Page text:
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I am developing bowling game. I am unable to implement physics like collision detection, ball movement (Force and Friction) and the spin. Can anyone please help me out?

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closed as not a real question by Jeff Atwood Apr 23 '11 at 22:06

It's difficult to tell what is being asked here. This question is ambiguous, vague, incomplete, overly broad, or rhetorical and cannot be reasonably answered in its current form. For help clarifying this question so that it can be reopened, visit the help center.If this question can be reworded to fit the rules in the help center, please edit the question.

google is your friend. look for some physics course –  BlackBear Apr 23 '11 at 19:42
Don't forget to accept an answer :P –  Dhaivat Pandya Apr 23 '11 at 20:23

3 Answers 3

The physics we cannot teach you, but MIT will.

If this is your first game and you are learning graphics programming at the same time, I would suggest working with a prebuilt physics library, such as Bullet.

EDIT: There is a large list of physics engines here.

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I can advice you to use tokamak physics engine, if you don't wan't to imlement all this things yourself. I remember that getting accustomed to this engine doesn't take a lot of time.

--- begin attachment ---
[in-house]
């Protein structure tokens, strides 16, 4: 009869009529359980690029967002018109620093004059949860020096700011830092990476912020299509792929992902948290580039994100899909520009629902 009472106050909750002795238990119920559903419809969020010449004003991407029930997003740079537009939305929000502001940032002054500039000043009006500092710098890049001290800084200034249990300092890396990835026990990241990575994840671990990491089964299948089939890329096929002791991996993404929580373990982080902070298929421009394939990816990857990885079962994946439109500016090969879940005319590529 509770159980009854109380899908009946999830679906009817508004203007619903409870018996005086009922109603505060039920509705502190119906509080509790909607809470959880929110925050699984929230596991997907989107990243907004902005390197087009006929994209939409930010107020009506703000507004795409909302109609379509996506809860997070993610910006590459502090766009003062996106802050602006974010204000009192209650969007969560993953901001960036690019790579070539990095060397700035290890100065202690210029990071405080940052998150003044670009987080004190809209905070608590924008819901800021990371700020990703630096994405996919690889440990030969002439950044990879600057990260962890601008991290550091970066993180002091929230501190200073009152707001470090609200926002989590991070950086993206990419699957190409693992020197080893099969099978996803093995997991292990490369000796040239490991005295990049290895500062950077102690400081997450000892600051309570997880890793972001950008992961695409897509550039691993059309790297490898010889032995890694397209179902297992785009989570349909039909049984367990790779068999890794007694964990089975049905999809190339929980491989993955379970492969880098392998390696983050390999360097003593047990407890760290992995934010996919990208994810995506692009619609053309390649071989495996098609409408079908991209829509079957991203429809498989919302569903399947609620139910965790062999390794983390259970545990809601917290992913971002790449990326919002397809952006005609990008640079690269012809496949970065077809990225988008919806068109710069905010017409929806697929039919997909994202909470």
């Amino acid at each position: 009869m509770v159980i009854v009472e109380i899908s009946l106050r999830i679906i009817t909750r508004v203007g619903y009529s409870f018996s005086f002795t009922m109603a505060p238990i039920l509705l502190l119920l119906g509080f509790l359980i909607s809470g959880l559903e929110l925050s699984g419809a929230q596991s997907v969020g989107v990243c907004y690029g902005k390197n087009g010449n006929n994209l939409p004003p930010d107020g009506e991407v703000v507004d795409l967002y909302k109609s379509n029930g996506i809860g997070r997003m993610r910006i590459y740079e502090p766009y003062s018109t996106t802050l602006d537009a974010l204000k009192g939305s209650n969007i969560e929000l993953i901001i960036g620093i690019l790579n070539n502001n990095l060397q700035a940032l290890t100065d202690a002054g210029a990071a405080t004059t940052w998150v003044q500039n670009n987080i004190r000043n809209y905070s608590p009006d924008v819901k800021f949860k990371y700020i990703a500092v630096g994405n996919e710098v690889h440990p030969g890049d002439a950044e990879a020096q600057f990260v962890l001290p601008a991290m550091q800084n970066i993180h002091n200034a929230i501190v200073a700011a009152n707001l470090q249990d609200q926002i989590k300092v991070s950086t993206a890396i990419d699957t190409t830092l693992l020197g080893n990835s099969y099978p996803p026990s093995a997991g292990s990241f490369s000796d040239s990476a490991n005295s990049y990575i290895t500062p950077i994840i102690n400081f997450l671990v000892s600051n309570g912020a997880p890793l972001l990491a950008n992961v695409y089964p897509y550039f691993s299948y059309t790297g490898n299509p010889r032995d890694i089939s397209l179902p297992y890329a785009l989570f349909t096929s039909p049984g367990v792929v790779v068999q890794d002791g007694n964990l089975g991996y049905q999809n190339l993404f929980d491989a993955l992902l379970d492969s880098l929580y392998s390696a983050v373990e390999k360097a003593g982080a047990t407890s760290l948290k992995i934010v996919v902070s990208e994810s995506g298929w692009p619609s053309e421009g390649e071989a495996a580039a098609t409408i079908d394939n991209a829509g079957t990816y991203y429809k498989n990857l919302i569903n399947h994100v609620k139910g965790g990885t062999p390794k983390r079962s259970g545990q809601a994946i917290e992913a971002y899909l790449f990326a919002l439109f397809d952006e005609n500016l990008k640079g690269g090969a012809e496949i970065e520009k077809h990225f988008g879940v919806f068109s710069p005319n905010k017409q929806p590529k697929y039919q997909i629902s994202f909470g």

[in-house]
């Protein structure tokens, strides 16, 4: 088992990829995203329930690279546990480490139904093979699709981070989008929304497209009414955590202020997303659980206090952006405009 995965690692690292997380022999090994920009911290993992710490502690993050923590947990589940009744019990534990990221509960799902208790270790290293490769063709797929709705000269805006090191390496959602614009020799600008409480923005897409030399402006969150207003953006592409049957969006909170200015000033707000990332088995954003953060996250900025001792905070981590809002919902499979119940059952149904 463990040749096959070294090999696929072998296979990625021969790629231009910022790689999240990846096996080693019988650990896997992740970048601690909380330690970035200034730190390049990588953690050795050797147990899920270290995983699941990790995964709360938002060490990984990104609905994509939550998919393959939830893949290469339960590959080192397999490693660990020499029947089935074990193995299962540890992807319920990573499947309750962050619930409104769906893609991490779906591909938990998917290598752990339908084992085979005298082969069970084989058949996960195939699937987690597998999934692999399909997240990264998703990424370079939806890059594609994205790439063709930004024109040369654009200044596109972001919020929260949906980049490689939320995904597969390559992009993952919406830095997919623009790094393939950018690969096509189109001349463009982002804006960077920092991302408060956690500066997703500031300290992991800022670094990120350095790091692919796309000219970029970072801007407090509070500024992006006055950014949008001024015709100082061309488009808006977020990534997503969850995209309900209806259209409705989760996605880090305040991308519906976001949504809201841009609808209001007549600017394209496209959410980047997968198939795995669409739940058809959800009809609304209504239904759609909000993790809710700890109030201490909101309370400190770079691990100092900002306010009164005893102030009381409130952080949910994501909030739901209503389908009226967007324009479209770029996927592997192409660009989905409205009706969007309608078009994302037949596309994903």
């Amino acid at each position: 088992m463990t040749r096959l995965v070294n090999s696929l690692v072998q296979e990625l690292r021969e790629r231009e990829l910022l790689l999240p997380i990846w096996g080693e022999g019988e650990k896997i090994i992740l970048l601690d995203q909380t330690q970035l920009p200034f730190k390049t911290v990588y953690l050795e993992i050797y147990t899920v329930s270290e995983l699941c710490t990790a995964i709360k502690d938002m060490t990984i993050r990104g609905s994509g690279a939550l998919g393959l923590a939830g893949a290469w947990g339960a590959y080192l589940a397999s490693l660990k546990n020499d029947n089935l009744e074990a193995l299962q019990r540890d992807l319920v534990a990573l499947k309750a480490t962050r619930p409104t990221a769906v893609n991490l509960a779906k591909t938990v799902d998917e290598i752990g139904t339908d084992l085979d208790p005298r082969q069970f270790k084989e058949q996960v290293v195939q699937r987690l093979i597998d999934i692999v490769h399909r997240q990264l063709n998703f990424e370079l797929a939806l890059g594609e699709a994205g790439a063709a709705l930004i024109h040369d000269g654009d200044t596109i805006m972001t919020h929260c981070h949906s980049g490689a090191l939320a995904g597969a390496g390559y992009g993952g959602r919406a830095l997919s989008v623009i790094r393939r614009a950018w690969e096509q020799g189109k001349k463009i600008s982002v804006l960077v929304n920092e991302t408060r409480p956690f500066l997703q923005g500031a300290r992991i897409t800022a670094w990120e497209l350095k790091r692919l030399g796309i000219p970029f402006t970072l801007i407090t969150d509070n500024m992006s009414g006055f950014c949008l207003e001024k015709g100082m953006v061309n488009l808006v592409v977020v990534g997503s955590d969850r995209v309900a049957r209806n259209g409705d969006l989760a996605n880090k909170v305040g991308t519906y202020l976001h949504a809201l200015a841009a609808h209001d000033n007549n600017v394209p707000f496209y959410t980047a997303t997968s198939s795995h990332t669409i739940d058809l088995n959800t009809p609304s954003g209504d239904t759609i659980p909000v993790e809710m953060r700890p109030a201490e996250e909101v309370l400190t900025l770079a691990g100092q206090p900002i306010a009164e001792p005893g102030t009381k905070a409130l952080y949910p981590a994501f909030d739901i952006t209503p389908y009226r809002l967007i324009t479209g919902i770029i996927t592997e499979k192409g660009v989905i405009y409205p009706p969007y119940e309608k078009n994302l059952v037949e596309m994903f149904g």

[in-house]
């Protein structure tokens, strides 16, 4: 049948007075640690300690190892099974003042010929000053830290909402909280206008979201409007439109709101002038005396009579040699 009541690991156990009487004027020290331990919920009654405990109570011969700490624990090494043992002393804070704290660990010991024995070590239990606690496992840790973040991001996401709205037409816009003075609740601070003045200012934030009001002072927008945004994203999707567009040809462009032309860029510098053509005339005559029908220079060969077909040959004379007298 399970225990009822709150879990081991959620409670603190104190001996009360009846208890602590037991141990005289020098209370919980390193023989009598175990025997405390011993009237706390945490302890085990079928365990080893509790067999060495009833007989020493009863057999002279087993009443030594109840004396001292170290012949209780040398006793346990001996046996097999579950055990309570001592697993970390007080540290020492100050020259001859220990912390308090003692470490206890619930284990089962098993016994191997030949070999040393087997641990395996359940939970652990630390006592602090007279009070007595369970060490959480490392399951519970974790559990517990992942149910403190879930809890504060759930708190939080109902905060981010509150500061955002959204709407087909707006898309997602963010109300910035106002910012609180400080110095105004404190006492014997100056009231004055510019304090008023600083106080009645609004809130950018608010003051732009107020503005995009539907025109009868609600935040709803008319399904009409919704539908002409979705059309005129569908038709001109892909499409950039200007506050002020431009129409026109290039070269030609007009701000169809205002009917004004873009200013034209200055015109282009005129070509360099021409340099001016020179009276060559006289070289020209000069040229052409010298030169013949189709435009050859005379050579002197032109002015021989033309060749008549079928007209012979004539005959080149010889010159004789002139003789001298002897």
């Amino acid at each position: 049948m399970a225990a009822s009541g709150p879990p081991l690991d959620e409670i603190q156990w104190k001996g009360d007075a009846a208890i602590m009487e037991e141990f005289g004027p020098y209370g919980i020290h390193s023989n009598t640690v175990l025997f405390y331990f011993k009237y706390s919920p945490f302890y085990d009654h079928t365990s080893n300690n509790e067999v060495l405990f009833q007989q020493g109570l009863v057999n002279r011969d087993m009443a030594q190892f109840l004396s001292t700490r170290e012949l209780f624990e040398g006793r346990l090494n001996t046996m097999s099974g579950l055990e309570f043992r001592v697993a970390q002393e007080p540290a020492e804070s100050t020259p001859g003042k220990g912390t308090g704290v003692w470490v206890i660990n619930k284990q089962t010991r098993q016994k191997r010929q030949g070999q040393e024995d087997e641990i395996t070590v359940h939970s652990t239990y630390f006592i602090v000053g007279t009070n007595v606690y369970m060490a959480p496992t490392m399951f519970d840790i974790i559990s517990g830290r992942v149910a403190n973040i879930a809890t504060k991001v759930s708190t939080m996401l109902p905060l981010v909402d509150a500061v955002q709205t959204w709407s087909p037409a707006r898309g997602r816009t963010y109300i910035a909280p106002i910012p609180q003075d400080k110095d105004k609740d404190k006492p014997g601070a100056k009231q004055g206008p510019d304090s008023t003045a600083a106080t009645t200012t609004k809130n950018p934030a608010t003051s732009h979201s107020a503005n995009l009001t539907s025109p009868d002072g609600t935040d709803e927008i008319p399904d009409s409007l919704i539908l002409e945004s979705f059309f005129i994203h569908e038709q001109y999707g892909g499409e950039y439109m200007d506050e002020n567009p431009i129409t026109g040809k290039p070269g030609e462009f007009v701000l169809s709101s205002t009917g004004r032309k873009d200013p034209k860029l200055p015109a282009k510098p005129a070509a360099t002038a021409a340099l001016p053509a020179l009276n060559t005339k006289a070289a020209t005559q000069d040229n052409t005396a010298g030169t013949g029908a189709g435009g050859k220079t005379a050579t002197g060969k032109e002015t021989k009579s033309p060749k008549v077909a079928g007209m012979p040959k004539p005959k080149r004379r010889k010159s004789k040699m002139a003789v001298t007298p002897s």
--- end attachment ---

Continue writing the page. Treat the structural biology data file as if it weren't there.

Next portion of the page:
Or maybe you can find another physics engine.

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Your best bet is to use a physics library, like the Open Dynamics Engine. ODE has a C/C++ interface, since you tagged as C++ it might be of use to you. It's open source, pretty fast, and works well for games. If you really want to get into the physics and try to implement yourself, it's quite a bit of work, but fun if you're into that sort of thing.

The basic idea is to keep track of all the physical parameters (position, velocity, acceleration, rotational speed, etc.) of all your playfield objects (ball, pins, the floor, etc.). Then on a regular time interval, say every 10 msec, you update the physical parameters as they change over this time interval, accounting for all the laws of physics (f = m * a type stuff) and physical interactions (collisions, friction, other forces applied). Take the output and redraw the playfield objects.

That's the simplified explanation. There are a lot of other things to worry about, like numerical stability and performance when you have a lot of playfield objects to interact. The math also gets pretty complicated when you try to do collision detection for something other than the simplest of gemoetrical primitives. Which is why it's best to learn a third-party engine if you just want to focus on your game.

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